The FCA has extended its payday loan price cap until at least 2020, saying the regime has delivered “substantial benefits” to consumers.
The regulator announced the move in its review into high cost credit, published this morning.
The FCA says: “The review provides clear evidence that FCA regulation of high-cost short-term credit (often known as ‘payday lending’) has delivered substantial benefits to consumers.”
The regulator adds 60,000 borrowers are saving a total of £150m per year as a result of tougher consumer credit rules.
In 2015 the FCA said the interest and fees on payday loans should be capped at 0.8 per cent per day.
It also said default charges should not top £15, and that no borrower should ever pay back more than double the amount they borrowed.
Payday lenders are now much less likely to lend to those who cannot afford to repay, the regulator claims.
It adds debt charities are seeing far fewer clients with debt problems linked to high-cost short-term credit.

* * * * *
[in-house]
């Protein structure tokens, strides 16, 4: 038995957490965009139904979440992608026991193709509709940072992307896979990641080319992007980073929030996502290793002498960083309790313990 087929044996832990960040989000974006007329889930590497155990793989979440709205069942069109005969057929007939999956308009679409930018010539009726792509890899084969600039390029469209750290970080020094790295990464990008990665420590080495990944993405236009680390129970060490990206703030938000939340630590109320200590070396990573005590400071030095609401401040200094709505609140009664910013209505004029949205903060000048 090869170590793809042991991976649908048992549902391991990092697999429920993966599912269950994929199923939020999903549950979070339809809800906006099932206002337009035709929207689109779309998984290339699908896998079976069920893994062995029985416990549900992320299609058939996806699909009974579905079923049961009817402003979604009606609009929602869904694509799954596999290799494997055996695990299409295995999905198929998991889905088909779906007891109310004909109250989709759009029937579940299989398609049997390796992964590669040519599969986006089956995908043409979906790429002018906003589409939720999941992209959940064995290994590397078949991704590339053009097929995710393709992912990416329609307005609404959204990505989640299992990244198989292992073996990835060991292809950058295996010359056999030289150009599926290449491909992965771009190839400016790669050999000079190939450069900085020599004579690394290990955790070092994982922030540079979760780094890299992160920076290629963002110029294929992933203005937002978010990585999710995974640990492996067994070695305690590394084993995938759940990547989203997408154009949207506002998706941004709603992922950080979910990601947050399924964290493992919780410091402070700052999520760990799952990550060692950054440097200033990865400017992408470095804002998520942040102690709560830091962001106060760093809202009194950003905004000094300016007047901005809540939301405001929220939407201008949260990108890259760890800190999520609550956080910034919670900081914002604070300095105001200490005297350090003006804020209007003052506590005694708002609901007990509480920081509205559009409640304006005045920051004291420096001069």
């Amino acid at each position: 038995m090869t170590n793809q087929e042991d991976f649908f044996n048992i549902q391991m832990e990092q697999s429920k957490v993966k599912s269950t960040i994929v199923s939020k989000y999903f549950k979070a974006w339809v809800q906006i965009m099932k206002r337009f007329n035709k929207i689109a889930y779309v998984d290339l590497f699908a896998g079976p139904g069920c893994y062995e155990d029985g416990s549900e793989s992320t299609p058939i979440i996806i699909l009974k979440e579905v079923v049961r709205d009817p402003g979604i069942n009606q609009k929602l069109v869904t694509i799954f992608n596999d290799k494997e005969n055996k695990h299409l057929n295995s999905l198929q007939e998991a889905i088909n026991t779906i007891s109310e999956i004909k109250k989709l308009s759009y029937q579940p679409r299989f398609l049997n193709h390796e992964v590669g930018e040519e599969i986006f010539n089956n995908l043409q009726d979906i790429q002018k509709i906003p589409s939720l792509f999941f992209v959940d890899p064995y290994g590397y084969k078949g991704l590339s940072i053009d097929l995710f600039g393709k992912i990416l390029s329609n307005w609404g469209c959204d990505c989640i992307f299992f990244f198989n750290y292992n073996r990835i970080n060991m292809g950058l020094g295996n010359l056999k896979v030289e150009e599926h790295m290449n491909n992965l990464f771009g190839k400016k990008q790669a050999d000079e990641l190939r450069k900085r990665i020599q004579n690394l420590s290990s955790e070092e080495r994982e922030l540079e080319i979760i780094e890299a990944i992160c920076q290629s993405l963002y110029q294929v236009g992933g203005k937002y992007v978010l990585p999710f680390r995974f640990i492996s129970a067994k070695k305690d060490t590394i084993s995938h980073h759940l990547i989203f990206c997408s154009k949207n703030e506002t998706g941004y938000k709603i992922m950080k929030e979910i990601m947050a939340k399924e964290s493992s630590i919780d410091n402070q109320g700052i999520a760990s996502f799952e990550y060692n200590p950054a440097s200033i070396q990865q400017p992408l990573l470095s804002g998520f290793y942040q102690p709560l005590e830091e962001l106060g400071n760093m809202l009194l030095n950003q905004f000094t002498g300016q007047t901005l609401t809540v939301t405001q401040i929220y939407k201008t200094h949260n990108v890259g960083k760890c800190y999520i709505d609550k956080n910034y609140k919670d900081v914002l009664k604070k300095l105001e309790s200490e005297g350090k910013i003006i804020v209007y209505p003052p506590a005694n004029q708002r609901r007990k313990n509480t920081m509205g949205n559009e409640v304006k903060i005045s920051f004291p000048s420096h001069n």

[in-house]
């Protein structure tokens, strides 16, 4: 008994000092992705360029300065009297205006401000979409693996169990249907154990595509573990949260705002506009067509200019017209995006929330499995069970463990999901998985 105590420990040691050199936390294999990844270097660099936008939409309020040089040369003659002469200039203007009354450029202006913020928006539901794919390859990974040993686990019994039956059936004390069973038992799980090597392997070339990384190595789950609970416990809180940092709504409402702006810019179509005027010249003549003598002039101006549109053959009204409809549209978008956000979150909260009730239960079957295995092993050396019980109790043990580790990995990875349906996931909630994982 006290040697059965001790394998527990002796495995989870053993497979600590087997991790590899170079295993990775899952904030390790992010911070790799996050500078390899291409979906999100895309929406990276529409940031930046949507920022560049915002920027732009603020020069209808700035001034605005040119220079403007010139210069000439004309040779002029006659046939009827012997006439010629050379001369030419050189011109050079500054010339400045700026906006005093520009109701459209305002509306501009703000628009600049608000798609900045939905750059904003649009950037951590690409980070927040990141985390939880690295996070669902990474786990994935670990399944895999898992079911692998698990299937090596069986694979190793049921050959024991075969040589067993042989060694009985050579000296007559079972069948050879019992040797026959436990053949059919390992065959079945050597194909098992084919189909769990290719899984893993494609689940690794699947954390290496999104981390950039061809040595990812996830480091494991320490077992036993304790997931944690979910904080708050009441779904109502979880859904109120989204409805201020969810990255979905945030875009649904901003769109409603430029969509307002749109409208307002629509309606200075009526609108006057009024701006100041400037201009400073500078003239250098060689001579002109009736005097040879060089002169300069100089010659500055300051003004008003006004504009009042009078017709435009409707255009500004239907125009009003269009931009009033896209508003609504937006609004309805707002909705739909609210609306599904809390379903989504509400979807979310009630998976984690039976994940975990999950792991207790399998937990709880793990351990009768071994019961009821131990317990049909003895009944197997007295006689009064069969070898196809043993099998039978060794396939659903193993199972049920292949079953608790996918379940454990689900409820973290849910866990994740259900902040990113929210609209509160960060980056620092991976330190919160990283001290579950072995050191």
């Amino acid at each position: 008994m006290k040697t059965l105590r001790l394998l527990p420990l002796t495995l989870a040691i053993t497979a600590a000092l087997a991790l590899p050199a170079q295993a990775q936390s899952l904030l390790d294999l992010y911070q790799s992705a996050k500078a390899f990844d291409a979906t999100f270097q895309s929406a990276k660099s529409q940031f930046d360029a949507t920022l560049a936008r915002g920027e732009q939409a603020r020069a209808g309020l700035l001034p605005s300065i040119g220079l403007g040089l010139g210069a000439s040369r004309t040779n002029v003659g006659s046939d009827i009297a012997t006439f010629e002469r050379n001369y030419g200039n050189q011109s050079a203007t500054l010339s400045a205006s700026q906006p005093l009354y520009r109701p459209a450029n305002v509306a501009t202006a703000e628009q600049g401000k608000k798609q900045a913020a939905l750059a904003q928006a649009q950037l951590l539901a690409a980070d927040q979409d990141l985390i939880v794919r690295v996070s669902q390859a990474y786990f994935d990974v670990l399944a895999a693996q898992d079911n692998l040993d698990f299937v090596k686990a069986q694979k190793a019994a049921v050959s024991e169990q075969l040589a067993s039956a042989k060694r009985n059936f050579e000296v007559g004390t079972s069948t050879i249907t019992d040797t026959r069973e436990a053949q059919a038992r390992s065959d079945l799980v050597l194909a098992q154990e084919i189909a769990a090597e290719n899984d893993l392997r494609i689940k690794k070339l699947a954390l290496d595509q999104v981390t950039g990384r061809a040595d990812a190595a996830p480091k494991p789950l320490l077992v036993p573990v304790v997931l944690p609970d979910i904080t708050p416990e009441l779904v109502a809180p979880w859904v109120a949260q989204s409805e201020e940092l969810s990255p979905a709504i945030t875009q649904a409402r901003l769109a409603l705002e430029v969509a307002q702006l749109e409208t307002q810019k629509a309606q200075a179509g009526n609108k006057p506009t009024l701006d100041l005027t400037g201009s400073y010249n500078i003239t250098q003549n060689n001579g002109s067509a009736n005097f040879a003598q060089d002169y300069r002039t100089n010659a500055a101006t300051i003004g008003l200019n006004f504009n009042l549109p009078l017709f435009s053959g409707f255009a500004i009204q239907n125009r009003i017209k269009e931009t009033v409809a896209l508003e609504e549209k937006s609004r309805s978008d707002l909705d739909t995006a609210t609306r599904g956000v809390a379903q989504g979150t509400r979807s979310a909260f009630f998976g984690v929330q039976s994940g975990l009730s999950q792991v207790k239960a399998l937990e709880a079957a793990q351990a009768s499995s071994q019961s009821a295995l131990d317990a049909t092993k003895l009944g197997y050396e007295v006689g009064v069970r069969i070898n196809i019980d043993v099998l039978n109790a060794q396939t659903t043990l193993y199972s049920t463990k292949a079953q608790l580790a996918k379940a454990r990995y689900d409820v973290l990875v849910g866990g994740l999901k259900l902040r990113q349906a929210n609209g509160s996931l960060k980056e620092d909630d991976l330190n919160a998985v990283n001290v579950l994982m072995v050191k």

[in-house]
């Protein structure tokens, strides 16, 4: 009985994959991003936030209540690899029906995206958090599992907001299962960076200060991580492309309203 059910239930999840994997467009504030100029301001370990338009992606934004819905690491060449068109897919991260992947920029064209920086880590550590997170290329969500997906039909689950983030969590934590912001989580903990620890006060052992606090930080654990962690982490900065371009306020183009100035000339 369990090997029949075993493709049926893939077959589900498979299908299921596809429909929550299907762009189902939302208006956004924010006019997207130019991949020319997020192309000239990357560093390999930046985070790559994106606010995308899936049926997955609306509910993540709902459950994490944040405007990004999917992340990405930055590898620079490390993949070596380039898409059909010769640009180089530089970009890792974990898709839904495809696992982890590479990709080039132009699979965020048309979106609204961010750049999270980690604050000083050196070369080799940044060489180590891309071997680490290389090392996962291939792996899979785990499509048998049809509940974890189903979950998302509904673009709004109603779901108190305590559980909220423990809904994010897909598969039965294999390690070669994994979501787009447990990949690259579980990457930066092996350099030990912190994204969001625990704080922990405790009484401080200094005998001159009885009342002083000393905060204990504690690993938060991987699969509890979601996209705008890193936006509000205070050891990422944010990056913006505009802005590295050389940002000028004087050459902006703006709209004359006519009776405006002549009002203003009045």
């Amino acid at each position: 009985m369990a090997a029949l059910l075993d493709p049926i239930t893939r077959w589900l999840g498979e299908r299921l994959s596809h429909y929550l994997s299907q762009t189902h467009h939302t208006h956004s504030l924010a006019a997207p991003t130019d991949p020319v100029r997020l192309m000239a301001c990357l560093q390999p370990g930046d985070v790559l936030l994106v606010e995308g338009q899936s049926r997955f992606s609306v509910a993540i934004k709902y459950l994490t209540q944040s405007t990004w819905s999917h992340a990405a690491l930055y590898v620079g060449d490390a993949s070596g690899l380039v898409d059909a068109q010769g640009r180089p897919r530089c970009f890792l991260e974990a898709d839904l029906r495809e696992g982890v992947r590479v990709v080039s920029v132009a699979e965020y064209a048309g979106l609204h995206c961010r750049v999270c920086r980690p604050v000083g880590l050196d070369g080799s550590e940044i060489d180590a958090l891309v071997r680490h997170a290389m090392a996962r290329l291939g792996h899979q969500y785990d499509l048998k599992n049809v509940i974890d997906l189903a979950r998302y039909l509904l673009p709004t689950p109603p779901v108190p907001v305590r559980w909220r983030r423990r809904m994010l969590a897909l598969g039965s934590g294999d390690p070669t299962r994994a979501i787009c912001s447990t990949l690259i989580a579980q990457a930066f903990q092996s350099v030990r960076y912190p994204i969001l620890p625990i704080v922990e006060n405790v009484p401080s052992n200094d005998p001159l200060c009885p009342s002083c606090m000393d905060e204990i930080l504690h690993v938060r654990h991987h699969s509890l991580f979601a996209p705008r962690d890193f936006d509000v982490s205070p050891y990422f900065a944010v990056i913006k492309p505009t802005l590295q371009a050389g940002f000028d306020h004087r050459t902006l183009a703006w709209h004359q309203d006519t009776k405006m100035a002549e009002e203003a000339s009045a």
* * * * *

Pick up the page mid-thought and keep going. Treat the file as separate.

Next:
But the regulator does have “clear concerns” with other forms of high-cost credit.
The FCA says charges for unarranged overdrafts are often too high and can be hard for the public to understand.
The FCA also flagged up concerns in the rent-to-own, home-collected credit and catalogue credit sectors.
The regulator will consult on action to address these concerns in Spring 2018.
FCA chief executive Andrew Bailey says: “We are pleased to see clear evidence of improvement in the payday lending market after a period when firms’ treatment of customers and their business models were often unacceptable.
“However, there is more that we can do, and this review is about identifying the areas where consumers may be suffering harm so that we can focus our efforts accordingly.”
The FCA has also published proposals to clarify its rules on creditworthiness and affordability.